Having good, reliable gear is another great way to get a leg up when traveling along your weightlifting journey. As you are adding more external weights and heavier exercises, investing in proper accessories such as knee sleeves, lifting belts, and wrist straps will go a long way in protecting your joints, bones, and muscles, and even preventing injury and easing post-workout soreness. 

Give It A Rest

Feeling tired and sore the day after lifting is so normal it has its own name: Delayed Onset Muscle Soreness (DOMS). Strength training causes intense micro damages to muscle tissue that take time to repair and rebuild. This makes rest days absolutely crucial and incredibly necessary. If you’re overworking your muscles, they won’t have a chance to rebuild. And if your workout soreness is sidelining you for days, this very likely means you're just doing too much and your new workout routine is headed in the direction of becoming ineffective and unsustainable. Try gauging your soreness on a scale of 7-10 for a good benchmark of when your body is requesting a rest day - be sure and listen to it!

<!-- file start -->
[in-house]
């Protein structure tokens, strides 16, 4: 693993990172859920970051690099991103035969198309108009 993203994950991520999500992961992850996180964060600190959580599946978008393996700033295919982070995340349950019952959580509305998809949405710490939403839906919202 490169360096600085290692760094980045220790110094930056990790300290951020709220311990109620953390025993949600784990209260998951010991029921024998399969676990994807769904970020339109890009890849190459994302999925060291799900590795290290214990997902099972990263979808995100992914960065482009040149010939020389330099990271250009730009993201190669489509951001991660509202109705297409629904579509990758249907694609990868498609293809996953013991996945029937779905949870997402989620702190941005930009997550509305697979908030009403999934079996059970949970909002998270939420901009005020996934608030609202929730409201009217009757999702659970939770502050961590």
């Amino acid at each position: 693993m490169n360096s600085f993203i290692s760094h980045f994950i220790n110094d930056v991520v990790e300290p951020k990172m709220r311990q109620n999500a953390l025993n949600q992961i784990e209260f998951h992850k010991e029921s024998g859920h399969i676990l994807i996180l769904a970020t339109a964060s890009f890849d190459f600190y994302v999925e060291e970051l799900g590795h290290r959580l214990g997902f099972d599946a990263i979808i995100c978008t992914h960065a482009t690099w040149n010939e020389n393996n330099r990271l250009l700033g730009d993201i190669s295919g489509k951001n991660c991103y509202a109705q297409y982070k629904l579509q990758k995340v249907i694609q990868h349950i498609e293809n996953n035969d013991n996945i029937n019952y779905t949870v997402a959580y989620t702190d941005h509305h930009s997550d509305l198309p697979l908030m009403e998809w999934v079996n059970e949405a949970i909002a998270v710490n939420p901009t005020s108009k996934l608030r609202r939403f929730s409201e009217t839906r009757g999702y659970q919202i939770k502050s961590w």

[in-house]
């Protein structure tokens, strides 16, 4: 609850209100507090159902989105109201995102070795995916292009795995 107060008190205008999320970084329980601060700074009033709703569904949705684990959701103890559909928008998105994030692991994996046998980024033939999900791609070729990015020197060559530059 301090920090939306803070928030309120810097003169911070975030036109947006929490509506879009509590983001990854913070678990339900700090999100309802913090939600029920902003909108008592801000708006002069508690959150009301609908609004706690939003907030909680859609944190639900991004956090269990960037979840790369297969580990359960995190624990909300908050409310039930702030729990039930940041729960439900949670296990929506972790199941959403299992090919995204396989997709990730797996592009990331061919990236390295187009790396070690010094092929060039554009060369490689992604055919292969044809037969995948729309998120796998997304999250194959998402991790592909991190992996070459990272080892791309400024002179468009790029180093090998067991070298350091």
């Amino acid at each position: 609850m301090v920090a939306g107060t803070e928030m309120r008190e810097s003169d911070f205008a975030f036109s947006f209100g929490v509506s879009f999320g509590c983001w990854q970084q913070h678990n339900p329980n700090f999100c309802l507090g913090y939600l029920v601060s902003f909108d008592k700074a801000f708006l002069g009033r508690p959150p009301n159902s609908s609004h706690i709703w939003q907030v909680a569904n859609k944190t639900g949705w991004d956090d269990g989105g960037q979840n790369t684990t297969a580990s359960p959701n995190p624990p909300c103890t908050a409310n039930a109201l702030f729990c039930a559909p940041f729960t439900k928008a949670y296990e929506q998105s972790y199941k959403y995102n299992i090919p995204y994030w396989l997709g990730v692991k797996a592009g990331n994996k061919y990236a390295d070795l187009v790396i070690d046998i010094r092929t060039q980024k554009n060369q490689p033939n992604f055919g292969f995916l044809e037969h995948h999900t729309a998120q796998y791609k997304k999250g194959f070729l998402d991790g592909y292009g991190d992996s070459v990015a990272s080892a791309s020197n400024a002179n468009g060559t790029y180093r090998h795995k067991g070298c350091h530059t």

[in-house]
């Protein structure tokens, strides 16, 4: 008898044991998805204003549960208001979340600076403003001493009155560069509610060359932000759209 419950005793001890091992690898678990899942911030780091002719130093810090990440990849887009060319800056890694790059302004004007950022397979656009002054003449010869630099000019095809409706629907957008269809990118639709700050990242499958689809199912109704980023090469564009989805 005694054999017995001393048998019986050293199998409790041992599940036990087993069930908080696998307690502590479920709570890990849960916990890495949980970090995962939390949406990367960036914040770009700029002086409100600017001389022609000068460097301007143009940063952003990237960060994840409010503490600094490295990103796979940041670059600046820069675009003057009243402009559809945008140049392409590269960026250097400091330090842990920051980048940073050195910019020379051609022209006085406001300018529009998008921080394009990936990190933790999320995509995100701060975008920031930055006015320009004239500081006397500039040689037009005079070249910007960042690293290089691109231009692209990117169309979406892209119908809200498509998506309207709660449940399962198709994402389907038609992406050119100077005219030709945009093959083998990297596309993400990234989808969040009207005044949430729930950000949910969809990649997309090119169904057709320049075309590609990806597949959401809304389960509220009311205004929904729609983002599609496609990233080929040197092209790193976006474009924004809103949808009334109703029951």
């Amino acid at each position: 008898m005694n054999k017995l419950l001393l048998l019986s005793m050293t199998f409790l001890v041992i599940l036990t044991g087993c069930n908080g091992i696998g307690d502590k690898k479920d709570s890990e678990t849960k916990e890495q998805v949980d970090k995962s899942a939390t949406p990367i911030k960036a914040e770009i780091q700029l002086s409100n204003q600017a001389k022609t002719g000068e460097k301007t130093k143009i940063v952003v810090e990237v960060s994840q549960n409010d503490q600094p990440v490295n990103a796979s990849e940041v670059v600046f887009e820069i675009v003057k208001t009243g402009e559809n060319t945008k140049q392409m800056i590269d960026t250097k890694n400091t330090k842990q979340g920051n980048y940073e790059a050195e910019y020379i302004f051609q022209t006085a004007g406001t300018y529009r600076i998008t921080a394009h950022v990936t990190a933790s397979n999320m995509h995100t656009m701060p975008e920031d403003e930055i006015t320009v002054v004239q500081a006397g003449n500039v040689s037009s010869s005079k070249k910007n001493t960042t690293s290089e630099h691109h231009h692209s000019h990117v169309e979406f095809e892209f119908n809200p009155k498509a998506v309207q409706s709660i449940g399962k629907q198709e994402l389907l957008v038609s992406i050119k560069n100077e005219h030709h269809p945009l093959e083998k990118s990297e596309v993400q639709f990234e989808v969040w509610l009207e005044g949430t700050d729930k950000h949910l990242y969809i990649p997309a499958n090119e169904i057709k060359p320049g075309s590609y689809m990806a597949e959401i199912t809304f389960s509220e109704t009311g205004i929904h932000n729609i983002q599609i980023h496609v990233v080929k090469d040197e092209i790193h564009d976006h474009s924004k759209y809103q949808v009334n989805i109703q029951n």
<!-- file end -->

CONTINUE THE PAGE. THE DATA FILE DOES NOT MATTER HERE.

You can also try some of these recovery items out to make those rest days more efficient for healing.

Lifting The Dream

woman athlete lifting a barbell on her shoulders and wearing a unicorn lifting belt
LTD Majestic Unicorn lifting belt in image above (Photo Courtesy of RMK Visions)

Like any new endeavor, diving into an established community built around your new passion is such an excellent way to satiate your curiosities, have your biggest (and smallest) questions answered, and feel the support, confidence, and inspiration you desire! We here at LTD believe in every body. That’s every. single. body. That’s why we’ve built a community dedicated to making the world a better place to lift for people of all fitness levels.

Have you begun your weightlifting journey?

If you have any questions or you would like to be a guest blogger, please email us at

Bee Tee Dubs (BTW). 



Leave a comment

All blog comments are checked prior to publishing

Lift with Us

Want a chance to win a Lifting Belt? We do a monthly giveaway with our subscriber list!

Circle of Life Contour Knee Sleeves

Regular Price
Sale Price
Regular Price
Unit Price
Translation missing: en.general.accessibility.unit_price_separator 
Shop this product


Lifting the Dream is not associated with CrossFit or any other organization mentioned in this article in any way. The opinions expressed in our blog are solely ours and do not reflect the views of CrossFit or any other organization.

Some of the links on our website may be affiliate links, which means we may earn a small commission if you click through and make a purchase. However, we only recommend products and services that we truly believe in and have personally used. Our opinions and recommendations are always honest and unbiased.